With some restrictions, you may bring your pet with you to Wind Cave National Park.
At all times, pets must be restrained on a leash no longer than six feet in length. Leashes protect dogs from becoming lost and from other hazards, such as porcupines and sick, injured, or rabid animals. Leashes also help protect park resources, including wildlife and vegetation.
Pets should not be left unattended. Summer sunshine poses a threat to pets left in vehicles. On a bright, sunny day, even in temperatures as low as 60° F, temperatures inside a vehicle can reach dangerous levels. On an 85-degree day, the temperature inside a car-even with the windows cracked-can reach over 100 degrees within 10 minutes.
Where you CAN go with your pet:
Where you CAN'T go with your pet:
36 CFR 2.15
2.15 (a) (1). All public use buildings and caves are closed to pets. All areas closed to motor vehicle use are closed to pets. Pets are permitted on established roadways and roadway corridors. Additionally, pets may be taken on the Elk Mountain and Prairie Vista Nature Trails.
2.15 (a) (3). Leaving pets unattended or tied to any object within the Park is prohibited, including the exterior of motor vehicles parked within Park boundaries. Pets may be left unattended within motor vehicles with proper ventilation and water and in weather that is not hazardous to the immediate welfare of the animal.
Pet Boarding is available in Hot Springs and Custer:
Fall River Veterinary Clinic 605-745-3786 Must have proof of vaccinations.
Mutt House 605-745-3999 Pets must be dropped off before 11:00 AM.
Anise's Personal Touch Pet Care 605-745-7455
The information about pets in the Superintendent's Compendium states:
(a)(1) All caves, hiking trails, and backcountry areas are closed to pets. Service dogs are allowed on paved cave trails if medically necessary. All public use buildings are closed to pets except for service dogs. Properly leashed dogs are allowed in the Elk Mountain Campground, on established roadways that are open to public motor vehicle traffic, parking lots, and on the two front country nature trails; Elk Mountain and Prairie Vista.
Determination: Park facilities are places of business and often serve as the primary learning and information center for the public.
To reduce conflicts with visitors and park activities all buildings are closed to pets. Pet hair, saliva and sharp claws can permanently impair cave formations and may introduce unwanted bacteria to form in the cave damaging sensitive cave resources. The narrow, slippery and uneven surfaces can cause dangerous conditions for pets and pet owners. The Park has large populations of bison, elk, antelope, deer, badgers, and coyotes and so in order to reduce dangerous wildlife conflicts and protect visitors, the backcountry areas and most Park trails are closed to pets. To accommodate pet owners the Elk Mountain and Prairie Vista trails are open to properly restrained pets. These two trails lie within the developed portion of the Visitor Center and Campground.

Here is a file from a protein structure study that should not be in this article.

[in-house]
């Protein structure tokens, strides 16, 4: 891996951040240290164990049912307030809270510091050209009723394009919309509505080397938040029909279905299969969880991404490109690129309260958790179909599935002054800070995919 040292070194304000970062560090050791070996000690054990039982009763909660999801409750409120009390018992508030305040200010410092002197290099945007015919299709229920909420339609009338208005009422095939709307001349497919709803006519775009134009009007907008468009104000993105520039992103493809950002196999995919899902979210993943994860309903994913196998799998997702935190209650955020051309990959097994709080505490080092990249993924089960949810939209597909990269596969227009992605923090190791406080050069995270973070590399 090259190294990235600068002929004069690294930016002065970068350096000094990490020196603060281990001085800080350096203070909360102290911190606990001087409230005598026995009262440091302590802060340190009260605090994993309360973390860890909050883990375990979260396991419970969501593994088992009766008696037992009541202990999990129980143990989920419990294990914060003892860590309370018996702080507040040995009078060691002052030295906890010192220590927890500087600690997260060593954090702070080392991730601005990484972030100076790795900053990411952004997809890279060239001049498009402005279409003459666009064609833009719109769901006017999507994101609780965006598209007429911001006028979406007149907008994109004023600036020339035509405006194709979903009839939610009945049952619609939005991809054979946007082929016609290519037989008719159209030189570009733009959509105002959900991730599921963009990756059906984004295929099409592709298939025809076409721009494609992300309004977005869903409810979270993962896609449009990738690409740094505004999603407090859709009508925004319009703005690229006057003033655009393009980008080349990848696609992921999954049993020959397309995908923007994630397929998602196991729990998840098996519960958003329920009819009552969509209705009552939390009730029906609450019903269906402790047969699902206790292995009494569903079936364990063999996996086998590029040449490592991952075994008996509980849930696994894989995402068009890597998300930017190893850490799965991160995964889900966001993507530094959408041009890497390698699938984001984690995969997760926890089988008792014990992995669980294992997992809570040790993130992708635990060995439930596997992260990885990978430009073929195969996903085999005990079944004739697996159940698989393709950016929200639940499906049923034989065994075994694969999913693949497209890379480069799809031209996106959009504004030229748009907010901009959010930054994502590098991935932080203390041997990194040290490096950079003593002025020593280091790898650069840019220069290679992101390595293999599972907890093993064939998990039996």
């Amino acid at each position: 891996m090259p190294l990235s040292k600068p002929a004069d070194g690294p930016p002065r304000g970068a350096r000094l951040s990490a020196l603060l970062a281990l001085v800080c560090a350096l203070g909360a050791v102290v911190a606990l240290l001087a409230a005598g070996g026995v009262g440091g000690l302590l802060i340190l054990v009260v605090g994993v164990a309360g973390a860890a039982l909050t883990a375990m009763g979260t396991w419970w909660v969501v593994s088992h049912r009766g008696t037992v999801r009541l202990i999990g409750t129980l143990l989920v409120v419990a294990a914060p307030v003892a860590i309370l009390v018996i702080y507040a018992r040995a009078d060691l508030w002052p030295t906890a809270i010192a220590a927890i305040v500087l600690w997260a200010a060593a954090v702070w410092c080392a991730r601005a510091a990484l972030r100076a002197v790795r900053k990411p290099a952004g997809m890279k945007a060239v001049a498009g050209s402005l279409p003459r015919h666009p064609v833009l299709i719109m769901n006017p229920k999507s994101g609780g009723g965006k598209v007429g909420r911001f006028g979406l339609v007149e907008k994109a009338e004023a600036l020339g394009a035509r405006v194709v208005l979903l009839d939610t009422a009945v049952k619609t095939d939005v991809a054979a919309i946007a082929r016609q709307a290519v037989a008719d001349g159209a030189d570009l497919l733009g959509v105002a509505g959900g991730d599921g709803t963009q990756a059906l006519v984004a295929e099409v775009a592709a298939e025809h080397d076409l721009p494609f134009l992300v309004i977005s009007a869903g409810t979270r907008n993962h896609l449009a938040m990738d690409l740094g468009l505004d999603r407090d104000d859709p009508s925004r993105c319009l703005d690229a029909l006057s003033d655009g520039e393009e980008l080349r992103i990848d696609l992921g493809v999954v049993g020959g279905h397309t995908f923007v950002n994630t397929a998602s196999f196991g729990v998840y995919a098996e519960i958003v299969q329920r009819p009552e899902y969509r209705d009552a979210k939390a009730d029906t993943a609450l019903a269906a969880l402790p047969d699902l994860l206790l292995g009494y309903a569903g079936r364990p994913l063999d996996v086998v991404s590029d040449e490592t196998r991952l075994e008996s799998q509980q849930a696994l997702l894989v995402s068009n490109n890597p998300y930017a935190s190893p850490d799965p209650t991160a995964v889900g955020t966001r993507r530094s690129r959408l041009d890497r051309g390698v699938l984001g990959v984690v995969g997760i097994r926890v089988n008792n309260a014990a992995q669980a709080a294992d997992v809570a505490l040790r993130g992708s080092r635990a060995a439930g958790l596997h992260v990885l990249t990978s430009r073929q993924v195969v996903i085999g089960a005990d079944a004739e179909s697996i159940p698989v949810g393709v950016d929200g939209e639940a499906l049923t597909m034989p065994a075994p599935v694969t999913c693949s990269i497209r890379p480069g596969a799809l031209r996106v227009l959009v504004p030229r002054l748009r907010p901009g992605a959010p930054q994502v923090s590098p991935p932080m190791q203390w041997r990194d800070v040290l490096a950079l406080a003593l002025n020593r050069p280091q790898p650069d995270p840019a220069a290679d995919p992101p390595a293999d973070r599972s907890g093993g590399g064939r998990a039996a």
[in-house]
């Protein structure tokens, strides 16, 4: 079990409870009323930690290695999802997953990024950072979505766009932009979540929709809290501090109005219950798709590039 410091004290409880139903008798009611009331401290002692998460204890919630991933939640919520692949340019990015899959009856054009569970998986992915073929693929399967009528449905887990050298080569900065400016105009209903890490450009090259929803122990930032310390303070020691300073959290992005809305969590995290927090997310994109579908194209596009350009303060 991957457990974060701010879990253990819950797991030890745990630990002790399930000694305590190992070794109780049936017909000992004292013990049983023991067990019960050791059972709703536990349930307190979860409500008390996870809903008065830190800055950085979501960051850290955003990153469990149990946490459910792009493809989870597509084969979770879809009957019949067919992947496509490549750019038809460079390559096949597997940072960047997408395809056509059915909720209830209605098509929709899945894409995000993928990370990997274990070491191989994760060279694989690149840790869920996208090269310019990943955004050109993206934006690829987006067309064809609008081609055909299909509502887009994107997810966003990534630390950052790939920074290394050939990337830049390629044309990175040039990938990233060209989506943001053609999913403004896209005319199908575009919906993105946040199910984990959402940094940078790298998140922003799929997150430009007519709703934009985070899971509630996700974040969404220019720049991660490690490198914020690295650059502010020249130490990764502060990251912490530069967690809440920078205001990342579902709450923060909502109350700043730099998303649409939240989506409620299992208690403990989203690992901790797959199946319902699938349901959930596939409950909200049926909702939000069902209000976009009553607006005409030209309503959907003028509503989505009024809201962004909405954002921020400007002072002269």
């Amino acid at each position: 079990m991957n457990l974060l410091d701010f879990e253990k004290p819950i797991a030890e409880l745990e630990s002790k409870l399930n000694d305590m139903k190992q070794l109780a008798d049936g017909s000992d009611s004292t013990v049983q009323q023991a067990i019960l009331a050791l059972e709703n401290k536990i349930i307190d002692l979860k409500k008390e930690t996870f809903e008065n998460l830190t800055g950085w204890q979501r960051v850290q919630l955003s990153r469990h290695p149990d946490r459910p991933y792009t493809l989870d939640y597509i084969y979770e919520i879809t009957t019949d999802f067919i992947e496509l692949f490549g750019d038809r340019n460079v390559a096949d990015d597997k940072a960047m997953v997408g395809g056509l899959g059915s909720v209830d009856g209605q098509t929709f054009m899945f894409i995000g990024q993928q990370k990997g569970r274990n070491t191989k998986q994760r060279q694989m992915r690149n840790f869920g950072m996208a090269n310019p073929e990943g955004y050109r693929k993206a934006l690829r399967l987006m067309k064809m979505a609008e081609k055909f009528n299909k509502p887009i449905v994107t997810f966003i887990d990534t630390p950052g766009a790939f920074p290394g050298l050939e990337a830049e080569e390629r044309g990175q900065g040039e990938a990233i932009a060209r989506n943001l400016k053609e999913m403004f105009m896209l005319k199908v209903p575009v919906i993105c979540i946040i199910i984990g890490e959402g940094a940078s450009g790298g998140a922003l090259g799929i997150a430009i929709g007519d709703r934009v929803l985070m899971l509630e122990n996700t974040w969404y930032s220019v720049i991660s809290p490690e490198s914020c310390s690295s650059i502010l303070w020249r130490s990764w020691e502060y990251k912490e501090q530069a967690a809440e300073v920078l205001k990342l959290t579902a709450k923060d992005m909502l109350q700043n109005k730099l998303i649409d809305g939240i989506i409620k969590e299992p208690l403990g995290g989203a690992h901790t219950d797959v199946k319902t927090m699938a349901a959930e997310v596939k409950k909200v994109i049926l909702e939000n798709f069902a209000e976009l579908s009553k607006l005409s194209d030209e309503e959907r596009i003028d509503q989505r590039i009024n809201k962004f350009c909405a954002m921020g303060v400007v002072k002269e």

(a)(3) Leaving pets unattended or tied to any object while unattended within the Park is prohibited, including the exterior of motor vehicles parked or camped within Park boundaries. Pets may be left unattended within motor vehicles with proper ventilation and water, but only when the weather is not hazardous to the immediate welfare of the animal.
Determination: These requirements are intended to protect visitors, natural resources, park structures, and to ensure pets are properly cared for while in the park.
(a)(5) Pet excrement shall be removed by the pet owner/handler from all public use areas.
Determination: The Visitor Center, housing/maintenance areas, and the campground/picnic areas are highly developed cultural and natural resource areas where concentrations of people gather. This restriction is intended to reduce any possible conflict between users and to provide for a healthy safe environment.
2.15(a)(2) Pets must be restrained at all times and when using a leash, the leash may not exceed six feet.
Did You Know?
Lewis and Clark, while on their journey up the Missouri River in 1804, noted that this "wild dog of the prairie...appears here in infinite numbers." More...